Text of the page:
Simmons & Simmons slashes London lawyer headcount

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By Thomas Connelly on

All is not well at the top City player


International giant Simmons & Simmons is to make lawyer redundancies at its London headquarters.

The international law firm — which has long enjoyed a strong City presence — is believed to be giving a number of real estate specialists the boot. While some reports suggest the shake-up will affect up to ten lawyers, Legal Cheek understands the actual number is in single figures.

A spokesperson for the City player has said:

We can confirm that the firm is making a very small number of roles redundant at this time. I’m afraid we’re unable to provide any further details.

Unfortunately, this isn’t the first indication that all is not well at Simmons.

Just last month the outfit confirmed that profit per equity partner (PEP) had slid by 10%, £650,000 to £585,000, over the last financial year. Net profit also took a hit, dropping by 6.2%. The firm’s managing partner Jeremy Hoyland claimed escalating costs — including lawyers’ salaries — were to blame for the slump.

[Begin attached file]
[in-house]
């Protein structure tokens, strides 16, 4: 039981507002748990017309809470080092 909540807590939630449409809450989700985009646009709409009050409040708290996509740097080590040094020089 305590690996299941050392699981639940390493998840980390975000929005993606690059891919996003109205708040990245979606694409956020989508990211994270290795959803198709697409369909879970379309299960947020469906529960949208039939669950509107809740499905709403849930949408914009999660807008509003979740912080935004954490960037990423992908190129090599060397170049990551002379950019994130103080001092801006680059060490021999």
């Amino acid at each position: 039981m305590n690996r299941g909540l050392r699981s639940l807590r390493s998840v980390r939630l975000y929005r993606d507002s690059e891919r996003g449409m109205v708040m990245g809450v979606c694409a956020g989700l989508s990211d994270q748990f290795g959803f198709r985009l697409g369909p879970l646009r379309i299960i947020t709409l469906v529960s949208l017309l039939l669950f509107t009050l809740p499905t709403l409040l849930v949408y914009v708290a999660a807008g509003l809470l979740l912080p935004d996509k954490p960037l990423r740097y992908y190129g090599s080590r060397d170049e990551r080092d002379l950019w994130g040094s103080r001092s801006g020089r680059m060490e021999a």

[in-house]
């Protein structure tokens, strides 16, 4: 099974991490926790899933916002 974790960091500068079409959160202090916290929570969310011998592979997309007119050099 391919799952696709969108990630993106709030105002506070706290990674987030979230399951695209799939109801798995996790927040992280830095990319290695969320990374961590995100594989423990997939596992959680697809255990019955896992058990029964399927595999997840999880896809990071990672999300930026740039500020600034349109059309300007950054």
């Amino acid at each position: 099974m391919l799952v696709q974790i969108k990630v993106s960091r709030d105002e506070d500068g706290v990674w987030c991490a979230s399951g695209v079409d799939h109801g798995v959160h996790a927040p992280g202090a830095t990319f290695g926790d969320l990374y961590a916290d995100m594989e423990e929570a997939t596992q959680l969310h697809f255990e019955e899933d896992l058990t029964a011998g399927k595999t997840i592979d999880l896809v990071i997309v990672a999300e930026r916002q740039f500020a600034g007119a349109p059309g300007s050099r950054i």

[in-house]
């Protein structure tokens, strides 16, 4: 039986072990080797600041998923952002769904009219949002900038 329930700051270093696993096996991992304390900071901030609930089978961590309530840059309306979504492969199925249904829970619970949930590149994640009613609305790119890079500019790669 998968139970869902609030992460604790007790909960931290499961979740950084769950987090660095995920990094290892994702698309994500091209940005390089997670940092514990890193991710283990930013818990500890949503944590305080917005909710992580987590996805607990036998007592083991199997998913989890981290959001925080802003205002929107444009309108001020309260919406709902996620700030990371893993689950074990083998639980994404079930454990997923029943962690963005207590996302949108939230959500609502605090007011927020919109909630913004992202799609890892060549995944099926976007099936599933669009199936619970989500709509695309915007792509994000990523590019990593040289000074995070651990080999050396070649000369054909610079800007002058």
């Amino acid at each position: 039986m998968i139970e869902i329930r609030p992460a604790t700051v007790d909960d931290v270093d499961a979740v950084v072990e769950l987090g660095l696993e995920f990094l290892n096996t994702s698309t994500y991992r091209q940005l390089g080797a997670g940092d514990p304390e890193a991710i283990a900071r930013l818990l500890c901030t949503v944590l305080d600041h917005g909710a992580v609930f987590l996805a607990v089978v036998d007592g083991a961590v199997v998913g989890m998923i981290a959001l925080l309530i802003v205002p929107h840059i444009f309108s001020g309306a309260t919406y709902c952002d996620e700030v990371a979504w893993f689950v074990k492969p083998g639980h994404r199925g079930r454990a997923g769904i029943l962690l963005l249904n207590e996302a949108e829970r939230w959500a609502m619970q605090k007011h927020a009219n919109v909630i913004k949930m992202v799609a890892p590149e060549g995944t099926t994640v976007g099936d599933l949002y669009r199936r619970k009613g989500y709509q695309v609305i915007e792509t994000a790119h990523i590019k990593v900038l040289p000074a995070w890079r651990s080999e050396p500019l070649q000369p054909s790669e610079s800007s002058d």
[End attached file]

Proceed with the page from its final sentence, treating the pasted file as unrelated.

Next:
Meanwhile, in June the firm announced future trainees will not be able to take advantage of its bespoke masters in business administration course (MBA). The “full cost” of the course — which was launched in 2009 and operated in conjunction with BPP Law School — was covered by the firm, who also provided a maintenance grant of £15,000 to cover “living expenses”.

Last, but by no means least, there was the Simmons’ spring retention saga. The firm trumpeted a mediocre retention rate of 78%, because seven out of nine trainees were kept on board. However, it has since been suggested the City outfit actually started with 13 newbies. If true, this would equate to a spring 2016 retention figure of just 54%.

And if all that wasn’t enough, it would appear that the post-referendum financial downturn has come at the worst possible time for Simmons.

With lawyer pay packets already frozen at Berwin Leighton Paisner, Addleshaw Goddard and Gowlings WLG, Legal Cheek speculates whether more redundancies and pay freezes are likely to follow.